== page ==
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Energy Transition in Belgium – Choices and Costs


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Energy Transition in Belgium – Choices and Costs

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Energy Transition in Belgium – Choices and Costs

  1. 1. Energy Transition in Belgium – Choices and Costs Larissa P. N. de Oliveira, Frank Meinke-Hubeny, Pieter Lodewijks, Jan Duerinck ETSAP Workshop – 17/06/2018 Gothenburg, Sweden
  2. 2. 2 Agenda Introduction Times Belgium Exercises Results Power capacity & generation Power system costs Conclusions Energy Transition Modeling
  3. 3. 3 Introduction - Current Context in Belgium Nuclear Phase-out: 6 GW planned to be phased-out by 2025 ‘Energy Union’ – EU GHG and RES targets for 2020 & 2030 Belgium ‘Energie Pact’: Clear long-term integrated vision Energy Dependency: Strategical position of Belgium as a hub for transmission in EU; Reliance on electricity and natural gas. Electrification of Belgium’s Energy System: Source:
  4. 4. 4 Introduction - Timeline 2017 2018 “Experts’ views on possible energy scenarios for Belgium till 2030 including their implications on energy security and energy system costs.” “Assessing the impact of different levels of natural gas capacity in for electricity generation. Showing the relevance of natural gas to keep the electric system safe and affordable.” “Assessing impacts on costs, power capacity and generation towards new scenarios for the power sector. Better depiction of the role of nuclear, offshore wind and natural gas power technologies.”
  5. 5. 5 Impact
  6. 6. 6 Energy system model – TIMES Building and using a TIMES model The EnergyVille TIMES model for Belgium Belgium as geographic region with interconnections to neighbouring countries Energy Statistics from 2014 (corrected for 2016 data where available) as the base for the model Reporting years from 2016 to 2040 (varied among studies) Key sectors: Power + Heat Industry Commercial Residential Agriculture Transport To capture variations in balancing demand and supply a 2-hourly time resolution is used for 10 representative days (‘timeslice tool’). Technology assumptions aligned with EU and BE literature (JRC, 2013; Meuris et al, 2017, …)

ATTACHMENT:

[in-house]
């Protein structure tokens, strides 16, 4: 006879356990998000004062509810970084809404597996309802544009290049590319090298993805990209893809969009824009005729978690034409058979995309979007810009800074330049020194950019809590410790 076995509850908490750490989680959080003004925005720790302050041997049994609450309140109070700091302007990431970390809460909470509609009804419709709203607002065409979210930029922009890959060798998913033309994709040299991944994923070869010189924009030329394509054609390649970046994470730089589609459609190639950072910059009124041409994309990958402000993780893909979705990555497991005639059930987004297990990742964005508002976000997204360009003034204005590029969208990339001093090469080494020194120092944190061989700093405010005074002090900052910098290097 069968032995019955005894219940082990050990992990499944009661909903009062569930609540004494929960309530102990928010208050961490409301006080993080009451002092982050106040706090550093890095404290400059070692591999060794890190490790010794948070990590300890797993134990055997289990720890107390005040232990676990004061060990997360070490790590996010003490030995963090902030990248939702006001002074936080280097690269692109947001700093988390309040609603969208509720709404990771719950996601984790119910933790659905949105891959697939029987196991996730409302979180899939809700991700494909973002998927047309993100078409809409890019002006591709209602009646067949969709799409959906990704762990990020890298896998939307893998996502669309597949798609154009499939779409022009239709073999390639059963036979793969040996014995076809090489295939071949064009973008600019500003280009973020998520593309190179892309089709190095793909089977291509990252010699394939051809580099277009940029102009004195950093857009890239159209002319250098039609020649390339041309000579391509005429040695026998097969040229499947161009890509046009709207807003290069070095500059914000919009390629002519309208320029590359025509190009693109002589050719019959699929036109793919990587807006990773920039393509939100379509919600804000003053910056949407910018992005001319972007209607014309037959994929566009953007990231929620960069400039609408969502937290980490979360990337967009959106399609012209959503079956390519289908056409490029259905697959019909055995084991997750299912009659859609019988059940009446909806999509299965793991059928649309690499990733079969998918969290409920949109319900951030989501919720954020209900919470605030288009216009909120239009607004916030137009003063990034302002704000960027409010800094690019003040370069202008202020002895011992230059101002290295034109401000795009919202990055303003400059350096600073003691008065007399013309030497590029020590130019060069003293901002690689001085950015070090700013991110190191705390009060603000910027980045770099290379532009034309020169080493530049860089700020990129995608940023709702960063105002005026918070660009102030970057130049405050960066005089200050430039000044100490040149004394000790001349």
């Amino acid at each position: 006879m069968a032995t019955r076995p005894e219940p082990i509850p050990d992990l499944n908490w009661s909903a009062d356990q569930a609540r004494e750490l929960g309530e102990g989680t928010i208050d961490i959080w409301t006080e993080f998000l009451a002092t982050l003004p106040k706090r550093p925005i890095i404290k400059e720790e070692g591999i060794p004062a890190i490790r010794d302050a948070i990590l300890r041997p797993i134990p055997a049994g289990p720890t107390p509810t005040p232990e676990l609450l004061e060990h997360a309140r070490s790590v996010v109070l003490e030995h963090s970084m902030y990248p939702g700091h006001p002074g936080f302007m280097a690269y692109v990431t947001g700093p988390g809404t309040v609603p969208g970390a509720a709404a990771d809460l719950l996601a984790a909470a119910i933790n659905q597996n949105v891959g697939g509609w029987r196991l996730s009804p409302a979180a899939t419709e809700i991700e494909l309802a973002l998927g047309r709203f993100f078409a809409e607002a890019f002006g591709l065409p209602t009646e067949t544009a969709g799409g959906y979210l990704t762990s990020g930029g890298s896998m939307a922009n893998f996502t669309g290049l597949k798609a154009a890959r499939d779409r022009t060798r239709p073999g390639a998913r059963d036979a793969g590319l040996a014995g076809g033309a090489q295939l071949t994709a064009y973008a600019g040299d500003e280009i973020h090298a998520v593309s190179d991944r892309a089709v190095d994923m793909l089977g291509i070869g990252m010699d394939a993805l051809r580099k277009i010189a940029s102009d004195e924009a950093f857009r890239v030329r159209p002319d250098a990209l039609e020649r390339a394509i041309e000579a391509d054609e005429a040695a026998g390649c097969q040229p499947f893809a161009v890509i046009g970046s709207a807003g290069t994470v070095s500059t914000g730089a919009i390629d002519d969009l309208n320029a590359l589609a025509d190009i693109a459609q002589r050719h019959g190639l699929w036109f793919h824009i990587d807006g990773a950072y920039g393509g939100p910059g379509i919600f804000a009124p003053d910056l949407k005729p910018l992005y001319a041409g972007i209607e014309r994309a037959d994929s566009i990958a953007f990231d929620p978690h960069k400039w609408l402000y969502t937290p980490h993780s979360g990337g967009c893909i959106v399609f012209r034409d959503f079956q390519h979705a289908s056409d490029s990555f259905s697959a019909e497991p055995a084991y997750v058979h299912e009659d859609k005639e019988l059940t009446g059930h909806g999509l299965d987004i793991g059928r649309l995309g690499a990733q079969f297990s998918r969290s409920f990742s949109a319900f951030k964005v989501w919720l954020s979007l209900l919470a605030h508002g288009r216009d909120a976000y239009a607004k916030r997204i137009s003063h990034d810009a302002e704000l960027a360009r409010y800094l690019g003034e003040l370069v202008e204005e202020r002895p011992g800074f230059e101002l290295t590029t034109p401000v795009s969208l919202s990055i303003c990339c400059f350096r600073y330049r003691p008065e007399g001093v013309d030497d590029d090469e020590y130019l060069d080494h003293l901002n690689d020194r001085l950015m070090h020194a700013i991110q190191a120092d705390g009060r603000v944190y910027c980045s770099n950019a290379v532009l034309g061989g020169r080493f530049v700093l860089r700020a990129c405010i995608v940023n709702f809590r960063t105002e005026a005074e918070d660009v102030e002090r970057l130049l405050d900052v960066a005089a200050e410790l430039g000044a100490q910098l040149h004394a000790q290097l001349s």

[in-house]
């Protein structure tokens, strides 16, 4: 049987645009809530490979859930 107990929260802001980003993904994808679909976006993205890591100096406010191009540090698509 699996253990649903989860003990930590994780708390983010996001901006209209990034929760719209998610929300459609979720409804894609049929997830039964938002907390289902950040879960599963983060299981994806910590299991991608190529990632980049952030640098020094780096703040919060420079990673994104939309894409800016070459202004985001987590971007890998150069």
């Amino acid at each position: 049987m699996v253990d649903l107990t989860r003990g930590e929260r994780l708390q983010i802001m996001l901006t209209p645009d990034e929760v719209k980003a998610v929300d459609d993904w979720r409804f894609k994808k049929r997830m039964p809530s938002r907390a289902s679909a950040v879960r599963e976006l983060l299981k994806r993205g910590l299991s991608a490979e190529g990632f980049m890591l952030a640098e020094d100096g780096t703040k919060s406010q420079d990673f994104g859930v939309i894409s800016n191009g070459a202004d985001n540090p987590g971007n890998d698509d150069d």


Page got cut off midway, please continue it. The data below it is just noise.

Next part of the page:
7. 7. 7 Times Belgium Scenarios & Updates 2016, 2020, 2030 o Step-wise approach for EE import price. 2016, 2020, 2026, 2030 o + EE import price with annual volatility; o Detailing NG power plants (stock + life); o NG CHP constraint; 2016, 2020, 2030, 2040 o Updated NG prices; o Improved nuclear AF; o 2.2 GW offshore in 2020. Base + 4 scenarios:  Central/Base  10% Import Restriction  Nuclear Extension 2GW  Low Fossil Fuel Price  High Fossil Fuel Price EnergyVille (2017a) EnergyVille (2017b) EnergyVille (2018) Base + 2 scenarios:  Central/Base  High NG Power Cap.  Low NG Power Cap. Base + 1 scenarios:  Central/Base  Nuclear Extension 2GW
  8. 8. 8 Electricity Trade Import Price Approach 0 20 40 60 80 100 120 140 160 180 200 S01Q01 S01Q08 S02Q03 S02Q10 S03Q05 S03Q12 S04Q07 S05Q02 S05Q09 S06Q04 S06Q11 S07Q06 S08Q01 S08Q08 S09Q03 S09Q10 S10Q05 S10Q12 S01Q07 S02Q02 S02Q09 S03Q04 S03Q11 S04Q06 S05Q01 S05Q08 S06Q03 S06Q10 S07Q05 S07Q12 S08Q07 S09Q02 S09Q09 S10Q04 S10Q11 S01Q06 S02Q01 S02Q08 S03Q03 S03Q10 S04Q05 S04Q12 S05Q07 S06Q02 S06Q09 S07Q04 S07Q11 S08Q06 S09Q01 S09Q08 S10Q03 S10Q10 2016 2020 2030 Euro/MWh 1st GW Utilized 2nd GW Utilized 3rd GW Utilized 4th GW Utilized 5th GW Utilized 6th GW Utilized Import price increases the more capacity is utilized for import flows within Belgium; Price variation within one period is based on the base year (for calibration) profile (2014); Price increase in the long term follows fossil fuel prices trend.